Saturday, October 27, 2007 Toronto, Ontario
It was an exciting day at the temple where I reside at 243 Avenue Road. One girl, who in her younger years, used
to visit the temple along with her parents, is now getting married. Her name is Geeta and the temple filled up with
family and friends. Two senior citizen buses pulled over in front of the building to make a visit. The place became
packed. In circumstances like this you give your best hospitality. Smiles and encouraging words become contagious.
People then leave feeling satisfied.
Even greater satisfaction stems from the menial tasks such as the clean-up after the party ended. Sweepin,
mopping and co-ordination of such with the volunteers extended the joy. From 4PM to 6PM our first rehearsal for
the upcoming play "Rolling the Dice' tok place. This time I am out of the director's chair and am taking up an acting
role as King Dhrtarastra who is a blind monarch who is overly ambitious and illustrates partiality to his own sons and
ignores the needs of his dependant nephews, the Pandavas. Stepping out of one's own comfort zone and leaping
into another body or personality through acting is the best out-of -body experience you could have.
From 6PM to 11PM was a satsang house program held in Mississauga, a suburb of Toronto. The hosts invited friends
over for mantra demonstration and then participation.
Aside from walking there are some extra curricular activities. The stretch that I did stroll was Yonge Street. With a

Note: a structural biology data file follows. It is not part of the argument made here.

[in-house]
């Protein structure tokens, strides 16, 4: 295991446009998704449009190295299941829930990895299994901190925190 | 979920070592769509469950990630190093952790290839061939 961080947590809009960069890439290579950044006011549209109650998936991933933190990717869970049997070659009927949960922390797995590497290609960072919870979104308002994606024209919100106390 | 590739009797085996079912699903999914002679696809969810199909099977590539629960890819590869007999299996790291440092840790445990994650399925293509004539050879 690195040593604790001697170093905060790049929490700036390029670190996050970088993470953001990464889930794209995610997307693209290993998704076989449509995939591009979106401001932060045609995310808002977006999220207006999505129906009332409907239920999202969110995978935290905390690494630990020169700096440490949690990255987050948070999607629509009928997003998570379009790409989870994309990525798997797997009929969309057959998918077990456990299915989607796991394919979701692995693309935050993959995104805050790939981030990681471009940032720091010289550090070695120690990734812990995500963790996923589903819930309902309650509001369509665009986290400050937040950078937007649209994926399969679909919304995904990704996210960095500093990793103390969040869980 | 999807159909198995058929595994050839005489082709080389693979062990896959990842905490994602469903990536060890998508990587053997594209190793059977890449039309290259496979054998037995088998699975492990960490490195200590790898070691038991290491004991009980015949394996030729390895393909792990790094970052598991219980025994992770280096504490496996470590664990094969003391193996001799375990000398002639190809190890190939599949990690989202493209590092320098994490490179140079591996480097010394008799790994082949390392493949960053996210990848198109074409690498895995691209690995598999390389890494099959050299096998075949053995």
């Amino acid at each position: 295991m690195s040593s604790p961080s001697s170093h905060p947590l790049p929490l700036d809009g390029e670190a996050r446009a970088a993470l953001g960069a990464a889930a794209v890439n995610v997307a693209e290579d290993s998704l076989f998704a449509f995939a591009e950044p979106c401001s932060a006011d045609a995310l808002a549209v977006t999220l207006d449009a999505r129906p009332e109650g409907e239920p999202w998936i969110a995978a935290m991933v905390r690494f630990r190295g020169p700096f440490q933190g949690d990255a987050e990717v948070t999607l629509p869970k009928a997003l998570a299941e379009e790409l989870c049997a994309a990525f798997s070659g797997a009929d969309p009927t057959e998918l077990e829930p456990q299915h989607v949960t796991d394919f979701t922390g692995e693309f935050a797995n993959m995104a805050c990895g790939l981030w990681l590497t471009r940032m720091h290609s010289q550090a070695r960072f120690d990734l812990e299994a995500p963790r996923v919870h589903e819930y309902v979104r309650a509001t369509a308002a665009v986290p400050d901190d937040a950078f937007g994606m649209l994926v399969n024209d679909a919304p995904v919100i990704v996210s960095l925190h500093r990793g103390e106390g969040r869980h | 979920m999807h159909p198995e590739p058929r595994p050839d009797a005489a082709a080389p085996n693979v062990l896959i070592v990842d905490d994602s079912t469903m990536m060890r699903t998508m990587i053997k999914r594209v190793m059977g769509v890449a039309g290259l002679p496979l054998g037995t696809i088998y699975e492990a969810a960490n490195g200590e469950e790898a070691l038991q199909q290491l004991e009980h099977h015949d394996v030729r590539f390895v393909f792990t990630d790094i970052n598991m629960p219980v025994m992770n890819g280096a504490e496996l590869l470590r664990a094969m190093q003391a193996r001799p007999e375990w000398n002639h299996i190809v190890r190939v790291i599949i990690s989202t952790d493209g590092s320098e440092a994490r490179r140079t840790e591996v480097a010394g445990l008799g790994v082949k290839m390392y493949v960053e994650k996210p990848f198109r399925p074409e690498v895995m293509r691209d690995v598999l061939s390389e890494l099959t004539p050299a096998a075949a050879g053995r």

weekly insomnia attack I ventured the street while chanting on my beads. It was not the monk's hour but witches
hour. I set foot at midnight. At that time pedestrians are plenty.
Four young dudes were dressed as milk cartons. It was a milk promotion. All you could see was legs with large-size
boxwear to conceal everything else. Only a hole remained for the person in the costume to see where he was
walking. When a black dude walking practically next ot me saw Mr. 2%, Mr. Half and Half, Mr. Homogenized and Mr.
Soya Milk, he got a chuckle out of it. The last one, Mr. Soya Milk, he had become annoyed with and explained why.
"Soya milk-I hate the stuff. It's no good. Look at Buddha (referring to me). He doesn't like it."
"I'm not Buddha. I'm Hare Krishna." Still agitated but also curious he mistook me for saying, "Christian what?"
"Oh! Hare Krishna!" The agitated dude switched moods and became as mellow as a gentle kitten. He smiled and
cozily placed his head at my chest and repeated the phrase once again, "Hare Krishna." It almost seemed like he
was ready to purr.